Adapted from http://allrecipes.com/Recipe/Roasted-Swiss-Chard-with-Feta/Detail.aspx?event8=1&prop24=SR_Thumb&e11=chard&e8=Quick%20Search&event10=1&e7=Recipe&soid=sr_results_p1i2

1 bunch yellow chard – leaves and

stems separated and chopped

1 large onion, chopped

1 tablespoon olive oil

salt and black pepper to taste

2 tablespoons olive oil

4 ounces feta cheese, broken into ½ inch pieces

Preheat an oven to 350 degrees F.

Grease a baking sheet with olive oil.

Toss the chard stems and onions in a bowl with 1 tablespoon olive oil. Season with salt and pepper to taste, and spread onto the prepared baking sheet.

Bake in the preheated oven until the chard stems have softened and the onion is starting to brown on the corners, about 15 minutes.


Toss the chard leaves with 2 tablespoons of olive oil, salt, and black pepper. Sprinkle the leaves over the stem mixture, then sprinkle with feta cheese.

Return to the oven, and bake until the stems are tender, the leaves are beginning to crisp, and the feta is melted and golden, about 20 minutes.

Roasted Kohlrabi
Recipe adapted from: http://allrecipes.com/Recipe-Tools/Print/Recipe.aspx?recipeID=203975&origin=detail&servings=2&metric=false

2 kohlrabi bulbs, peeled

1-1/2 teaspoons olive oil

1 clove garlic, minced
Salt and pepper to taste

2 tablespoons and 2 teaspoons grated Parmesan cheese

Preheat an oven to 450 degrees F.

Cut kohlrabi into 1/4 inch thick slices, then cut each of the slices in half. Combine olive oil, garlic, salt and pepper in a large bowl. Toss kohlrabi slices in the olive oil mixture to coat. Spread kohlrabi in a single layer on a baking sheet.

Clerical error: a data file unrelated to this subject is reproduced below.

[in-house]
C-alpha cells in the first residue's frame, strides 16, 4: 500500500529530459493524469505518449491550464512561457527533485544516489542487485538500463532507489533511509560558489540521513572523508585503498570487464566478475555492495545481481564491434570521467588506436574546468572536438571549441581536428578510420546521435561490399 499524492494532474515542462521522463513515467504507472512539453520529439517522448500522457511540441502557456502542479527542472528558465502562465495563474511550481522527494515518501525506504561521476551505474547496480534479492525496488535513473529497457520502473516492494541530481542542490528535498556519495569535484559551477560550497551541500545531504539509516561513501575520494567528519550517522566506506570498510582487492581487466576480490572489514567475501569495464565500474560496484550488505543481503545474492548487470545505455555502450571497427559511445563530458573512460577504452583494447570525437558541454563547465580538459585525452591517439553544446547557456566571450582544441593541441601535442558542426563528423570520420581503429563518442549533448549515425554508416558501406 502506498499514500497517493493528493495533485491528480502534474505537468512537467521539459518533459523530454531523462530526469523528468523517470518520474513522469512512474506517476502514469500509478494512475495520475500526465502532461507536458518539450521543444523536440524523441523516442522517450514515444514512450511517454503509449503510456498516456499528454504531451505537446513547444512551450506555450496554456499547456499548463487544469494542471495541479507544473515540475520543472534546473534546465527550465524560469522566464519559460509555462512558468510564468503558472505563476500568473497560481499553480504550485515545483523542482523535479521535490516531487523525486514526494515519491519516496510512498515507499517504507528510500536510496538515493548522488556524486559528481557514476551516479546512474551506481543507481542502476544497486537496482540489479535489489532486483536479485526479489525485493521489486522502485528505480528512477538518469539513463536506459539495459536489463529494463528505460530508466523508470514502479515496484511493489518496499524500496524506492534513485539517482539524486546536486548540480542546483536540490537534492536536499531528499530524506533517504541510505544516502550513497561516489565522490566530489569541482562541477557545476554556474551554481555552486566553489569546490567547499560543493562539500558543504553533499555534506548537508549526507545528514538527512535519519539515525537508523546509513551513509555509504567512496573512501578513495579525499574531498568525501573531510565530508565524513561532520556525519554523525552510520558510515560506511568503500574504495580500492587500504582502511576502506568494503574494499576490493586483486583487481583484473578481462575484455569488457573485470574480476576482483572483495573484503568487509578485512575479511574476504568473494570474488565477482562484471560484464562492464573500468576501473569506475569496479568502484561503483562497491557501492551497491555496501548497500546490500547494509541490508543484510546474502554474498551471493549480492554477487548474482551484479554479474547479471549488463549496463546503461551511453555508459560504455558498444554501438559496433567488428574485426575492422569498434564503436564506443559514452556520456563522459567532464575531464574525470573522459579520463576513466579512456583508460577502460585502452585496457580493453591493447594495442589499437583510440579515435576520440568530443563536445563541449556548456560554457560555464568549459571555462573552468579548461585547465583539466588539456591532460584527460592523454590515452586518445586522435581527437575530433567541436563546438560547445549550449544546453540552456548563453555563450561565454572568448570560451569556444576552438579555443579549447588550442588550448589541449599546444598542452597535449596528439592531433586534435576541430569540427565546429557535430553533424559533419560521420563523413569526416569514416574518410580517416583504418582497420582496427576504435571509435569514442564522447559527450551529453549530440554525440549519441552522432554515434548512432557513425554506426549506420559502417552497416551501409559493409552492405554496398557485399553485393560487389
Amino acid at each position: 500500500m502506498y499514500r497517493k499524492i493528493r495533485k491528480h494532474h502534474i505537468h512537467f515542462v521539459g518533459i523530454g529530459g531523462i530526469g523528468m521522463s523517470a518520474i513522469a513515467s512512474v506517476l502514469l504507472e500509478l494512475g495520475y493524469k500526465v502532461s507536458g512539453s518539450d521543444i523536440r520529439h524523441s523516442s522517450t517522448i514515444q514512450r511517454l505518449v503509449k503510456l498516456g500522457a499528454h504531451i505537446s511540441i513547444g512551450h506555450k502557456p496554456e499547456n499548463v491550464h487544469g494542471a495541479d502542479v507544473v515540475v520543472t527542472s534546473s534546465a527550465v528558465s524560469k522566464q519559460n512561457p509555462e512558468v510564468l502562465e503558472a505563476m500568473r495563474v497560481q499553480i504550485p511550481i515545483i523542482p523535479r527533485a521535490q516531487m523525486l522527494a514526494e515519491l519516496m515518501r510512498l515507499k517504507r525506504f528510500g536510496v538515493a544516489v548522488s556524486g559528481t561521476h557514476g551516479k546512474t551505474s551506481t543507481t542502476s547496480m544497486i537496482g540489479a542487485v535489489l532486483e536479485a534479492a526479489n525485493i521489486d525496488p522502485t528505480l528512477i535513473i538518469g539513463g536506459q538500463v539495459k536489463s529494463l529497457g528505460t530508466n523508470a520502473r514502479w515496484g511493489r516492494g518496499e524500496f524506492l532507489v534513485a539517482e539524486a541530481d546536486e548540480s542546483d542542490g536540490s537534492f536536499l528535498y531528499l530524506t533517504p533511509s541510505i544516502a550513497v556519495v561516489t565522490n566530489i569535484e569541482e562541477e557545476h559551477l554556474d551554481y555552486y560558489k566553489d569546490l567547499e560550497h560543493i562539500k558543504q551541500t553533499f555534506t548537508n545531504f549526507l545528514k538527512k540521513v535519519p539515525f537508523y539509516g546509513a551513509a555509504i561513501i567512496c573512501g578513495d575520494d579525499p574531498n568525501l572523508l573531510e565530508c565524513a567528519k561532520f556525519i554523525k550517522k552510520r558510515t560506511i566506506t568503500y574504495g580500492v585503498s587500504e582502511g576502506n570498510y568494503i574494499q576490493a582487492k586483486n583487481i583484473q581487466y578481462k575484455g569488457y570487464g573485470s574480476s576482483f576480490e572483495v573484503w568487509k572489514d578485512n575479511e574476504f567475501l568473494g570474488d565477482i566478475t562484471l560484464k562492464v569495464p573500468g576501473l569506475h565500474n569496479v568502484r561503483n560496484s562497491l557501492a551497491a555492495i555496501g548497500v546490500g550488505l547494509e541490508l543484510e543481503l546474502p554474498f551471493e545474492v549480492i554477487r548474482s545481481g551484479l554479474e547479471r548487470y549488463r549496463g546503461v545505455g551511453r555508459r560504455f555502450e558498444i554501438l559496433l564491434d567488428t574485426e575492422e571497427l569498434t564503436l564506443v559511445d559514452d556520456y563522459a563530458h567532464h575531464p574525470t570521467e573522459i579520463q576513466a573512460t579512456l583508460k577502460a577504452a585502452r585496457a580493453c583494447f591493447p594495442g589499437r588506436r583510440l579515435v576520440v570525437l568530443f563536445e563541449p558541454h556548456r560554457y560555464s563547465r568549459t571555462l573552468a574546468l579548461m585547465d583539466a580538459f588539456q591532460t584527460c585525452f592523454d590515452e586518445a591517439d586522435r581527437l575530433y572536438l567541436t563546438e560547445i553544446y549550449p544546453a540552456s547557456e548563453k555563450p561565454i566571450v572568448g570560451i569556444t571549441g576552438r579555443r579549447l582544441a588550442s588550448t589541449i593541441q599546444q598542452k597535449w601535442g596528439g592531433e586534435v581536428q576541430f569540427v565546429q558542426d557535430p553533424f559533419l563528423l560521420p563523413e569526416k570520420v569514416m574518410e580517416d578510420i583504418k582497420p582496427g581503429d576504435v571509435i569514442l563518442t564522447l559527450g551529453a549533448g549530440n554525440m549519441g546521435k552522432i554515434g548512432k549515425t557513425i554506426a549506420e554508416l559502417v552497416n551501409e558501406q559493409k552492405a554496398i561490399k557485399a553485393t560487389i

Bake in the preheated oven until browned, 15 to 20 minutes, stirring occasionally in order to brown evenly.

Remove from oven and sprinkle with Parmesan cheese. Return to the oven to allow the Parmesan cheese to brown, about 5 minutes. Serve hot.

Summer 2014 – Week 16

What’s in the Box:

Petite Share:
Carrots, Celery, Delicata Squash, Cherry Tomatoes,
September Fuji Apples & 1 Bunch of Flowers
Small shares:
Carrots, Celery, Delicata Squash,  Tomatoes, Arugula,
Italian Parsley,  Cherry Tomatoes,
September Fuji Apples  & 1 Bunch of Flowers
Family shares:
Carrots, Celery, Delicata Squash,  Arugula, Cauliflower,
Italian Parsley,  Cherry Tomatoes,
September Fuji Apples & 1 Bunch of Flowers

 

September 30, 2014

Please remember to take: 1 bouquet of Flowers

Dear Friends,

Here we are, sixteen weeks into the summer season.  As the season has progressed, I have been continually struck by the level of dedication, care, hard work, and coordination involved in bringing a box of CSA vegetables to your table.

This is the beauty of the CSA model.  You, the consumer, have the opportunity to KNOW the farmer, the work, and the process which provides the food you eat. With this in mind, I would like to acknowledge our team here at Boistfort Valley Farm; the hands that bring you your weekly boxes.

Our Field Crew begins work at 6:00 each morning.  They spend most of their days harvesting; cutting greens, picking tomatoes and pulling root vegetables.  They work with a careful eye and a skilled hand.  Directed by Jesus, our field manager, they have their work down to an art, harvesting for quality, quantity, uniformity, and aesthetics.

Our Pack Shed Crew works equally hard, as they process everything the field crew harvests.  They wash and weigh the produce, and pack each box to our standards of excellence.